Big Ten Team Previews: Northwestern WildcatsPosted by KTrahan on October 18th, 2012
Throughout the preseason, the Big Ten microsite will be rolling out these featured breakdowns of each of the 12 league schools. Today’s release is the Northwestern Wildcats.
Where we left off: The NIT. Again. For yet another year, Northwestern inched closer to the NCAA Tournament — this year closer than ever — and the Wildcats fell short again. NU’s season was defined by close losses to Michigan (twice), Ohio State, Indiana and Illinois. Had the Cats won just one more of those games, they could have potentially made the Tournament. Heck, if they had just beaten Minnesota in the first round of the Big Ten Tournament — another close loss — maybe they could have gotten there. Now, with a number of new faces, they begin this season firmly on the bubble once again.
Positives: I did an interview with coach Bill Carmody earlier in the offseason and he remarked that, with its new lineup, NU will “have some scoring inside.” That will be a much-needed addition after last year’s centers — Luka Mirkovic and Davide Curletti — struggled mightily. This year, 7’0″ freshman Alex Olah is expected to start at center and the Wildcats will also have 7’2″ freshman center Chier Ajou, who provides depth, even if he doesn’t play much initially. Additionally, senior Drew Crawford returns and Louisville transfer Jared Swopshire is expected to make a big impact right away. It will be a very big frontcourt for NU, something that has seemingly happened overnight and hasn’t occurred in Evanston for a long time.
Negatives: Can this team play defense? The Wildcats have added a lot of potential inside scoring with Swopshire and Olah, but the jury is out on whether the team can defend and grab rebounds, unlike last year’s squad. The perimeter defense is questionable, as well, as the team’s best perimeter defender — JerShon Cobb — was suspended for the year. And can this team find someone to take the last shot? Last year it was Crawford, and even though that didn’t work very well, this year it seems likely to be either Crawford or Swopshire. The Big Ten will be very strong again this year, meaning NU will be involved in a lot of close games. It must find a way to make big shots and play good defense in crunch time.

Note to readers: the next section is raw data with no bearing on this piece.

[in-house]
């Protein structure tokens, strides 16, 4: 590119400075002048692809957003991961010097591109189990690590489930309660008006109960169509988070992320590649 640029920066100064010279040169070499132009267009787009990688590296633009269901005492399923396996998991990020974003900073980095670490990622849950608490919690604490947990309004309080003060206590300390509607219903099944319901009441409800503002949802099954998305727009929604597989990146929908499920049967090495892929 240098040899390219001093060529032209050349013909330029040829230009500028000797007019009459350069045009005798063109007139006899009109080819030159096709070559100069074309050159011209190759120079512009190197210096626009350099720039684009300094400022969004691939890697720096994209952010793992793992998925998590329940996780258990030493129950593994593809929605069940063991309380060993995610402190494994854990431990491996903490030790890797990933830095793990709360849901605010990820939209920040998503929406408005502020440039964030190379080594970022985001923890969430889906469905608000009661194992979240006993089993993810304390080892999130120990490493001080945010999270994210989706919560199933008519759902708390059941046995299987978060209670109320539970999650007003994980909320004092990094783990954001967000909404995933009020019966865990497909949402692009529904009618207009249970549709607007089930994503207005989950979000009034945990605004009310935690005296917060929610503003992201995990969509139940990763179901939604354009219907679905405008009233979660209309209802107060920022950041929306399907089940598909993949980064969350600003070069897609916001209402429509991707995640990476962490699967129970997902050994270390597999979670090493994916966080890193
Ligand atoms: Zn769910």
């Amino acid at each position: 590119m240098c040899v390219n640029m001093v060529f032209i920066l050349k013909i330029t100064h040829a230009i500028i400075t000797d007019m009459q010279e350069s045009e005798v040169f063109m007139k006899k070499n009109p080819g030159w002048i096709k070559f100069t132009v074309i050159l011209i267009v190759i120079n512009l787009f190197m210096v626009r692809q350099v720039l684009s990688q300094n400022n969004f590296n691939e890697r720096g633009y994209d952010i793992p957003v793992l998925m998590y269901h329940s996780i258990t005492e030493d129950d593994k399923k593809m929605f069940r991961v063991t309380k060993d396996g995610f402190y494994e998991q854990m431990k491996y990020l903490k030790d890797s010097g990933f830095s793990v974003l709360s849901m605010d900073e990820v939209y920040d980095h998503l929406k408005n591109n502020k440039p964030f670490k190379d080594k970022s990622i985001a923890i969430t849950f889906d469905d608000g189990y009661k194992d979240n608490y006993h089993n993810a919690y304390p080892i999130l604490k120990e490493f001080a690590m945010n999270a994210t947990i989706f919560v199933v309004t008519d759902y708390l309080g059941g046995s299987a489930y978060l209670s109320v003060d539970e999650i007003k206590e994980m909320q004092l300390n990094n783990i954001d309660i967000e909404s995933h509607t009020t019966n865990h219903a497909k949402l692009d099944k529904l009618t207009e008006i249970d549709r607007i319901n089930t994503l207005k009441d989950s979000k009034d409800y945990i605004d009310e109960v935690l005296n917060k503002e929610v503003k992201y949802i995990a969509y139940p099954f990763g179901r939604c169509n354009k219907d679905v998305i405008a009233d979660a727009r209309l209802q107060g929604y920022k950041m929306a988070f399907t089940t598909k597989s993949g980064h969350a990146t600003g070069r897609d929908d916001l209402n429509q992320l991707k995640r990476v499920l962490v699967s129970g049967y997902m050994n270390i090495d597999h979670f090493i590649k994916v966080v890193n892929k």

Best Case: When you think about it, it’s kind of unbelievable that this team was even close to making the NCAA Tournament last season. It couldn’t do anything inside — offensively or defensively — and couldn’t rebound. This year’s team should have a solid inside presence, and while it won’t have sharpshooter John Shurna around to drop bombs, it still has plenty of guards who can play. This may be the most complete team Carmody has had, so it has the potential to pick up some big wins during the non-conference season — the Wildcats play Baylor, Butler, Maryland and Stanford — and then go over .500 in conference play, making the NCAA Tournament for the first time ever.
Worst Case: If the new big men aren’t a step up, NU could struggle inside like last year, but not have the outside shooting ability of last year’s team to make up for it. If Olah and Swopshire aren’t everything they’re cracked up to be, the Wildcats could potentially lose all four of their major non-conference games, thus leaving them without a marquee win in non-league play yet again. With the Big Ten getting better and better, the lack of a frontcourt would mean NU doesn’t have the ability to compete in the conference, leaving the Cats in the NIT during March.
Projected Starting Lineup:
- PG — Dave Sobolewski (So)
- SG — Reggie Hearn (Sr)
- SF — Drew Crawford (Jr)
- PF — Jared Swopshire (Sr)
- C — Alex Olah (Fr)
Key Reserves: Tre Demps (RS FR, G), Mike Turner (RS FR, F), Alex Marcotullio (Sr, G), Nikola Cerina (Jr), Sanjay Lumpkin (Fr, G/F).
The Lineup: Last year, Northwestern was forced to start John Shurna at center for some games. That certainly wasn’t ideal and it couldn’t get much worse for NU, but not only will the Wildcats be able to start players at their natural positions, they’ll also have depth. Crawford, Swopshire, Turner and Lumpkin are all versatile players who can help NU with its inside scoring and rebounding, and Olah should help defensively. At guard, Demps is an under-the-radar player who can make an impact backing up at the “one” and the “two.” Don’t expect a huge rotation, but NU has a lot more options this year and can play a more traditional lineup than it has in years past.